IOWA CITY, Iowa – Noah Fant wants to leave his home state to play college football, while Jordan Bohannon wants to stay home to play college basketball.
In both cases, that’s good news on the recruiting front for University of Iowa athletics.
Fant, a 6-foot-5, 215-pound tight end/defensive end from Omaha, Neb., did the highly unusual thing of turning down a scholarship offer from Nebraska for football to commit to Iowa.
The only recruits I can think of who did the same thing recently are former Iowa defensive back Shaun Prater in 2008 and former Hawkeye offensive linemen Seth Olsen in 2005.
Former Iowa all-America linebacker Larry Station and former defensive end Sean Ridley also grew up in Omaha and picked Iowa over Nebraska. But that was over 30 years ago, and they both committed at a time when the Iowa program was thriving under Hayden Fry.
As for Bohannon, he also did something unusual on Friday by committing to the Iowa basketball program.
The 6-1 senior point guard from Linn-Mar will become the fourth member of his family to play Division I basketball, but the first to do so at Iowa despite his father’s connection to the school.
Bohannon is the son of former Iowa quarterback Gordy Bohannon, who led the Hawkeyes to the 1982 Rose Bowl. Two of Jordan’s older brothers played basketball at Wisconsin, while a third brother, Matt Bohannon, is currently a starting guard for Northern Iowa.
It’ll be nice for Gordy to finally have a chance to reconnect with his Hawkeye roots when Jordan starts playing for Iowa. And if Jordan is anything like his sharpshooting older brothers, Iowa coach Fran McCaffery might have gotten a steal.
I’ve covered college basketball for over two decades and it’s hard to think of many players that were better perimeter shooters than Jason Bohannon when he played for Wisconsin from 2006-10 and Matt Bohannon now.
Jordan is supposedly cut from a similar cloth. Leave him open and risk paying the price.
It’s probably fair and accurate to say that McCaffery had other point guards like Charlie Moore and Tony Carr ranked ahead of Jordan Bohannon on his wish list. But McCaffery still stayed in touch with Jordan Bohannon throughout the recruiting process and told him that a scholarship might become available.
That was McCaffery’s way of covering all his bases. You shoot for who you feel are the best, but you still cater to the rest.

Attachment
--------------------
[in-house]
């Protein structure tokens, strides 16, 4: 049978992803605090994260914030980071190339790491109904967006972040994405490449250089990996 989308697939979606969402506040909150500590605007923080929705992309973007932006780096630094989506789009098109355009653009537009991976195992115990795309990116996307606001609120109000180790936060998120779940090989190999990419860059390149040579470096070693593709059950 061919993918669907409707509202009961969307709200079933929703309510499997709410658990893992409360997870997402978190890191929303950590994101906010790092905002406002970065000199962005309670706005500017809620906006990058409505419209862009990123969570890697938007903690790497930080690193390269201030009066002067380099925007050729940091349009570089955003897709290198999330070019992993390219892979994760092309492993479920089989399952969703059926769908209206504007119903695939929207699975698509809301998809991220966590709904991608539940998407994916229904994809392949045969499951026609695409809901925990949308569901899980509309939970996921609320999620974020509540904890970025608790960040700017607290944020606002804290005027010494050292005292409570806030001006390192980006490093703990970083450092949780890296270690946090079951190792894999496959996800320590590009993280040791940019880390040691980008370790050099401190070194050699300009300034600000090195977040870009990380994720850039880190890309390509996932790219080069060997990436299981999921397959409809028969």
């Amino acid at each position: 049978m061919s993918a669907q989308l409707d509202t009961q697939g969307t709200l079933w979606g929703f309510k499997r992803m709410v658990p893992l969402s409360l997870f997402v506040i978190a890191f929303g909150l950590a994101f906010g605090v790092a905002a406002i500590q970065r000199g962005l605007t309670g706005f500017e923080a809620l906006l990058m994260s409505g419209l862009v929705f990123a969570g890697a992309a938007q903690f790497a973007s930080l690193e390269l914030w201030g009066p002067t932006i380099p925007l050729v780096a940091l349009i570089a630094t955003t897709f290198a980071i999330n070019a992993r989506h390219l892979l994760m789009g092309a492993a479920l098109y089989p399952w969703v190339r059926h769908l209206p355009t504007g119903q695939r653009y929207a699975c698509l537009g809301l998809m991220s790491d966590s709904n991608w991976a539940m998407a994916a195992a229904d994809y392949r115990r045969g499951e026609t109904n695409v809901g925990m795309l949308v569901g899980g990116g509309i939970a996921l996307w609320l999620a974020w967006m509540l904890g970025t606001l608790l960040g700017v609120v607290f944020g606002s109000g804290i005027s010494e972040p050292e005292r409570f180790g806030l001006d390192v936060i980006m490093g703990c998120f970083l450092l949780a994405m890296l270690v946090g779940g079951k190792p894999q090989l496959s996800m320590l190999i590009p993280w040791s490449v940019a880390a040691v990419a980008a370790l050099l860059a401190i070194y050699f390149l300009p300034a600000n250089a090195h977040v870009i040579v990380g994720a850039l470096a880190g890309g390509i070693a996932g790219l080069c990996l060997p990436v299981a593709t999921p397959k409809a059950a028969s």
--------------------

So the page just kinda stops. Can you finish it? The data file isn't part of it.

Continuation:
Bohannon could’ve become impatient and committed to another school because he had other options, including scholarship offers from DePaul and Lehigh.
But he kept his ego in check and waited for McCaffery to finally come around to offering him a scholarship. There is no time or place in recruiting to feel sorry for yourself, especially if you want something bad enough.
Bohannon seems to have realized that and now he gets to live a dream by playing for his father’s college alma mater just 30 miles down the road.
“I want to thank all the schools that stayed with me throughout this process,” Jordan Bohannon said Friday in a statement. But I’ve decided to attend the University of Iowa. I’ve always dreamed of playing for my home state school and do it with a great group of guys. I am looking forward the future and I can’t wait to be a Hawkeye.”
The critics might say that McCaffery is settling for a less-heralded recruit. But it’s hard to argue with the results with Iowa coming off one of its best seasons in years. Iowa has improved in each of McCaffery’s five seasons as head coach.
So what is there not to like at this stage?
All three of Iowa’s recruits in the 2016 class also are from in state. The other two players committed are 6-8 forward Cordell Pemsl from Dubuque Wahlert and 6-9 center Ryan Kreiner from Spirit Lake.
Nothing against the other 49 states, but it’ll make for a better story if McCaffery can win big with homegrown talent.
That brings me back to Fant’s surprising decision to be a Hawkeye. He announced his choice early Friday on an Omaha radio station. He praised Iowa for recruiting him the hardest and he likes that Iowa wants him to play tight end.
“Iowa was out of this world in recruiting me,” Fant told the Omaha World-Herald in an interview Friday. “I got mail every day. Direct messages (on Twitter). They made me their No. 1 priority.”
It took guts for Fant to pledge to a Big Ten border rival and to announce it on a radio station in which most of his listeners probably despised the decision.
He is the 23rd player to commit to Iowa’s 2016 recruiting class. There aren’t many scholarships left for the class, maybe two or three at the most. So the Iowa coaches likely will be more selective before adding the final pieces.
South Dakota offensive lineman Matt Farniok, whose older brother played at Iowa State, Indiana defensive lineman Jovan Swann and Florida defensive back K.J. Sails are three players that Iowa is targeting.
It won’t be easy landing any of the three, but it wasn’t easy landing Fant, either. It took a lot of work, and it sounds as if nobody outworked the Iowa coaching staff.
The challenge now is to keep Fant committed until the February signing period. Winning is the best way to accomplish that.